Should anyone ask, I don’t want my summer holiday ruined by boiling oceans.

Summer’s on us and most are planning their beach vacation. Us geeks are worrying over our next storage upgrade and simultaneously strategising on ways to avoid sunlight. So it was that I have been interested in Apple’s announcement/Sun’s slip that the next version of the Apple operating system will use the ZFS filesystem. Except that’s it’s hardly just a filesystem, it’s most geeks wet dream, and a good reason to miss the summer vacation. One of the cool things about it is the sheer vastness of it’s storage capabilities.  In fact it’s so vast that if it were ever to be fully used, “our oceans would boil” as we started bumping up against some quantum mechanical limits.  The “oceans would boil” quote comes from the project leader Bonwick said, “Populating 128-bit file systems would exceed the quantum limits of earth-based storage. You couldn’t fill a 128-bit storage pool without boiling the oceans.”:

Although we’d all like Moore’s Law to continue forever, quantum mechanics imposes some fundamental limits on the computation rate and information capacity of any physical device. In particular, it has been shown that 1 kilogram of matter confined to 1 liter of space can perform at most 1051 operations per second on at most 1031 bits of information [see Seth Lloyd, “.” Nature 406, 1047-1054 (2000)]. A fully populated 128-bit storage pool would contain 2128 blocks = 2137 bytes = 2140 bits; therefore the minimum mass required to hold the bits would be (2140 bits) / (1031 bits/kg) = 136 billion kg.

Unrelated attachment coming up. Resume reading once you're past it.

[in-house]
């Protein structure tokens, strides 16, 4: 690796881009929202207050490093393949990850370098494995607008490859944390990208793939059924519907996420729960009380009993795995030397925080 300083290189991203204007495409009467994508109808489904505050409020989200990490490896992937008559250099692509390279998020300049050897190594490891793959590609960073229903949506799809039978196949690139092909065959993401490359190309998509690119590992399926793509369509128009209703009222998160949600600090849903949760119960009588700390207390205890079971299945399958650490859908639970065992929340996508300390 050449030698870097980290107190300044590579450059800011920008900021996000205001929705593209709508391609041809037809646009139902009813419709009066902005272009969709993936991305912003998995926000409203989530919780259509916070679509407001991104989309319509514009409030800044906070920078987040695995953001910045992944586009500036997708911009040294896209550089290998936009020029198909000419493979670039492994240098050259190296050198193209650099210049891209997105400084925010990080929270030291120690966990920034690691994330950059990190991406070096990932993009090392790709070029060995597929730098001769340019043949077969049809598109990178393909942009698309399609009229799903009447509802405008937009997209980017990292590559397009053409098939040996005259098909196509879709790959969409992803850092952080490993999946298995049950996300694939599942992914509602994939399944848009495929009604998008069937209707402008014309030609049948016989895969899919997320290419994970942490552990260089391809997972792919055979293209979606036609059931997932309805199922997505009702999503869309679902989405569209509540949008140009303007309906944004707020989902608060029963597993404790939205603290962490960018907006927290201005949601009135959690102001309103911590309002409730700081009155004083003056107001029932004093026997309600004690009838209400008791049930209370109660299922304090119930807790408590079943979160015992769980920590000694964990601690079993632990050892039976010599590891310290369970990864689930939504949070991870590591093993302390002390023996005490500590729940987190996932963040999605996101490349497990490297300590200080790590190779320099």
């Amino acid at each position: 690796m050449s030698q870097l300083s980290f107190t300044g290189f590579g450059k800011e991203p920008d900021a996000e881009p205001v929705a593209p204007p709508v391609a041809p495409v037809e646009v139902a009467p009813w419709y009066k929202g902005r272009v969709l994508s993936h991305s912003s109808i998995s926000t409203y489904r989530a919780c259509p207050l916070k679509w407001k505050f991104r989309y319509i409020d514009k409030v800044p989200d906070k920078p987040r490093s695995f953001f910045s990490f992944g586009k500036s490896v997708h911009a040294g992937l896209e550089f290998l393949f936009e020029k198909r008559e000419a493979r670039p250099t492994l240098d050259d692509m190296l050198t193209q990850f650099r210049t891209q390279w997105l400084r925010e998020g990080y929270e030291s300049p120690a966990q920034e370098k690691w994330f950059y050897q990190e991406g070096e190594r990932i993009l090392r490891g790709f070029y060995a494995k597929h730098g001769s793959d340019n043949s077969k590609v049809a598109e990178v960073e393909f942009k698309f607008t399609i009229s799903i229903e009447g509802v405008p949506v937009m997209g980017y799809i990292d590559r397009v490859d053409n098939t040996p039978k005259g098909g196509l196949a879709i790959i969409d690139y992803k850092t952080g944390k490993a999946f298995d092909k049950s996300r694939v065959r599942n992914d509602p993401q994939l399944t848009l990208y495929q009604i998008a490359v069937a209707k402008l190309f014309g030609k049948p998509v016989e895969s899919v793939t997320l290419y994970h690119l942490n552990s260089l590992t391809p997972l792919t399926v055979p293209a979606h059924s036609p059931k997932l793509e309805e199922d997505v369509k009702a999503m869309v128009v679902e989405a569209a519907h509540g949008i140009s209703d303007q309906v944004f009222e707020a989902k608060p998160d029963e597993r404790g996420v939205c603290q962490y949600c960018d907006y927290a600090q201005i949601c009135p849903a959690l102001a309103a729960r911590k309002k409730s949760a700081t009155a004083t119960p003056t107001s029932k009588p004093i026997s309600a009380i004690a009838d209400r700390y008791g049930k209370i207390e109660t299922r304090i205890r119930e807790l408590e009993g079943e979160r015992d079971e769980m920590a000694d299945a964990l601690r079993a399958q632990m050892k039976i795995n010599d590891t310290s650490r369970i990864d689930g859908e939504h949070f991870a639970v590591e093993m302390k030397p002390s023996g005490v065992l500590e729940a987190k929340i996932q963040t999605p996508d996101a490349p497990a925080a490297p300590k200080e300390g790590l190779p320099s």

To operate at the 1031 bits/kg limit, however, the entire mass of the computer must be in the form of pure energy. By E=mc², the rest energy of 136 billion kg is 1.2×1028J. The mass of the oceans is about 1.4×1021 kg. It takes about 4,000 J to raise the temperature of 1 kg of water by 1 degree Celsius, and thus about 400,000 J to heat 1 kg of water from freezing to boiling. The latent heat of vaporization adds another 2 million J/kg. Thus the energy required to boil the oceans is about 2.4×106 J/kg * 1.4×1021 kg = 3.4×1027 J. Thus, fully populating a 128-bit storage pool would, literally, require more energy than boiling the oceans.

It seems that temperatures have been flaring over the issue. I just came across this couple.  He said he wanted to upgrade his storage.  She tells him not to boil the ocean.

So enjoy your summer holiday and spare a thought for all the geeks shying away from the sun and trying hard to resist the temptation to boil your ocean.

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